Environmental factors affecting daily water intake on cattle finished in feedlots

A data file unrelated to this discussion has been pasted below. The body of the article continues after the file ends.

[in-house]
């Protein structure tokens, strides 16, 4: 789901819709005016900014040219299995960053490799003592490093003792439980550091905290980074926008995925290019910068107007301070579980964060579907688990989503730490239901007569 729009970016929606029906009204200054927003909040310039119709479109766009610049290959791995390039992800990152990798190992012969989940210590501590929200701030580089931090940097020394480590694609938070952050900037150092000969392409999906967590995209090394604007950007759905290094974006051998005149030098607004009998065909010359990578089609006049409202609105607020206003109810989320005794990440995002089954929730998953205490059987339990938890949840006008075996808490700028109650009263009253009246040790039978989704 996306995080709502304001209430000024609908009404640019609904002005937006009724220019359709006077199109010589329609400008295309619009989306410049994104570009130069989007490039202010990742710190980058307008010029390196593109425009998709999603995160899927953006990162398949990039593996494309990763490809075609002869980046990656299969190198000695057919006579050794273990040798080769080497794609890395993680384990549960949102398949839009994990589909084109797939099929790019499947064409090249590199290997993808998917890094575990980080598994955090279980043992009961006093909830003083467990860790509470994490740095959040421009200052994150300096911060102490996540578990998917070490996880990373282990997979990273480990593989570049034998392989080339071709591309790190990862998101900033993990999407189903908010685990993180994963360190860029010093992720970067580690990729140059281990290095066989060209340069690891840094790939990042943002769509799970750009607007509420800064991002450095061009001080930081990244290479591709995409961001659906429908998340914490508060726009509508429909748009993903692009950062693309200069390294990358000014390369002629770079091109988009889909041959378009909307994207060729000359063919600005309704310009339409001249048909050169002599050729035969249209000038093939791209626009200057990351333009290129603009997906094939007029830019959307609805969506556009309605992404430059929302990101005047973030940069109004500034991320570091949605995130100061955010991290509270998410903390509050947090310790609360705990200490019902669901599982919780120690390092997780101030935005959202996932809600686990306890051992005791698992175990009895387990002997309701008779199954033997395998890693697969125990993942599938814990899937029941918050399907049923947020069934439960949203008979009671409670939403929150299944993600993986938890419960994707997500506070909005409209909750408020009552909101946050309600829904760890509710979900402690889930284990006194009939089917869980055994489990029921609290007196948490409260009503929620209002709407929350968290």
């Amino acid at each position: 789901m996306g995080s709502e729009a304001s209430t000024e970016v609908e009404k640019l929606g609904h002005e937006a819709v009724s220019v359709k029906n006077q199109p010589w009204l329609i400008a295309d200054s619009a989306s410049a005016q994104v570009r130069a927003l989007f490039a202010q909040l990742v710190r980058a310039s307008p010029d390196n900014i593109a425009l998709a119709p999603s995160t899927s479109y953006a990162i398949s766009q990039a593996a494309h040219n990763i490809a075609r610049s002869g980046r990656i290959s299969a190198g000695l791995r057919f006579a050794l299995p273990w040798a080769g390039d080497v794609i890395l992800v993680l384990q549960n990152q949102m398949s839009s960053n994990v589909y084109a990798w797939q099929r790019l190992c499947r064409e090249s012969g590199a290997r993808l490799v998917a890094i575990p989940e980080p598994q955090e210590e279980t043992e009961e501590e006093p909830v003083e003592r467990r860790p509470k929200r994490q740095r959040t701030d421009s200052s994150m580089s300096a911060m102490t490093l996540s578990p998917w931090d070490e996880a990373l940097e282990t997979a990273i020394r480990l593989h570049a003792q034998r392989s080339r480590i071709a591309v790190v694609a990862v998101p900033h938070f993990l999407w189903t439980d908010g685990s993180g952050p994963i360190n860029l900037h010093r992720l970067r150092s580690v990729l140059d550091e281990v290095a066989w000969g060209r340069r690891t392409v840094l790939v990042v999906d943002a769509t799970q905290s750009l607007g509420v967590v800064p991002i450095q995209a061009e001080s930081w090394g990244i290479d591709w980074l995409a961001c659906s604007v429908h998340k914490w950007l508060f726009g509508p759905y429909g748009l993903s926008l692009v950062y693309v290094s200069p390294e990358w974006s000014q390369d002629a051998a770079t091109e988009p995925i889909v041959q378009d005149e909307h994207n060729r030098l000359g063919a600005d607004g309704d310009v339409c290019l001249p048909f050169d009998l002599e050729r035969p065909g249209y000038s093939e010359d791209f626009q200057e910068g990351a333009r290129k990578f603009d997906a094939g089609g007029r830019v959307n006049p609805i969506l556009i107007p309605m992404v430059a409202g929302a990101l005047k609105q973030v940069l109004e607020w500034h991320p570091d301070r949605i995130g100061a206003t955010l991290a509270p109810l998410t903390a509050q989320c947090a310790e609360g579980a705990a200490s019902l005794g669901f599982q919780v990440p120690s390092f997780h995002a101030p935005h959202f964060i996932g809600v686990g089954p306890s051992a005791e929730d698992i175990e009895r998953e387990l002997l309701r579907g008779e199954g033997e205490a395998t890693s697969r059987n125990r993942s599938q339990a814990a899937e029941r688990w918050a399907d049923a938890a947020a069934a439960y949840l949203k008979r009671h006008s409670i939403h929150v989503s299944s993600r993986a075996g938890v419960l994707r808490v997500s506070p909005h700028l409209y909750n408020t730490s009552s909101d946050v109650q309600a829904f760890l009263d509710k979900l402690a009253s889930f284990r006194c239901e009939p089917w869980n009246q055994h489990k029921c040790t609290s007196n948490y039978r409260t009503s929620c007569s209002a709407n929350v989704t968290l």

- Records from 7 studies conducted during 1999 to 2005 were utilized to assess the effects of environmental factors on daily water intake (DWI) of finishing cattle. Data from unshaded feedlot pens (up to 24 pens utilized per study; 6 to 9 animals.pen(-1)) containing predominantly Angus crossbred cattle were obtained by dividing total water intake by the number of animals utilizing that waterer. Each waterer was shared by 2 pens; therefore, data were derived from a database containing 72 experimental units comprising 144 pen records. Climatic data were compiled from weather stations located at the feedlot facility. The database included daily measures of mean ambient (Ta), maximum (Tmax), and minimum (Tmin) temperature (degrees C), precipitation, relative humidity (%), wind speed (m.s(-1)), solar radiation (SR, W.m(-2)), and temperature-humidity index (THI), as well as DMI (kg.d(-1)) and DWI (L.d(-1)). Simple and multiple regression analyses were conducted by season and for the overall data set. Results confirmed that DWI increases during the summer (P < 0.01). When seasons were combined and analyzed by linear regression, the best predictors of DWI were THI (r(2) = 0.57), Ta (r(2) = 0.57), Tmin (r(2) = 0.56), and Tmax (r(2) = 0.54). In multiple regression analyses, smaller coefficients of determination (R-2 < 0.25) were found within summer and winter seasons. Across season, the largest R-2 (0.65) were obtained from the following prediction equations: 1) DWI = 5.92 + (1.03.DMI) + (0.04.SR) + (0.45.Tmin); and 2) DWI = -7.31 + (1.00.DMI) + (0.04.SR) + (0.30.THI). In conclusion, Ta, Tmin, and THI were found to be the primary factors that influence DWI in finishing cattle, whereas SR and DMI were found to have a smaller influence on DWI.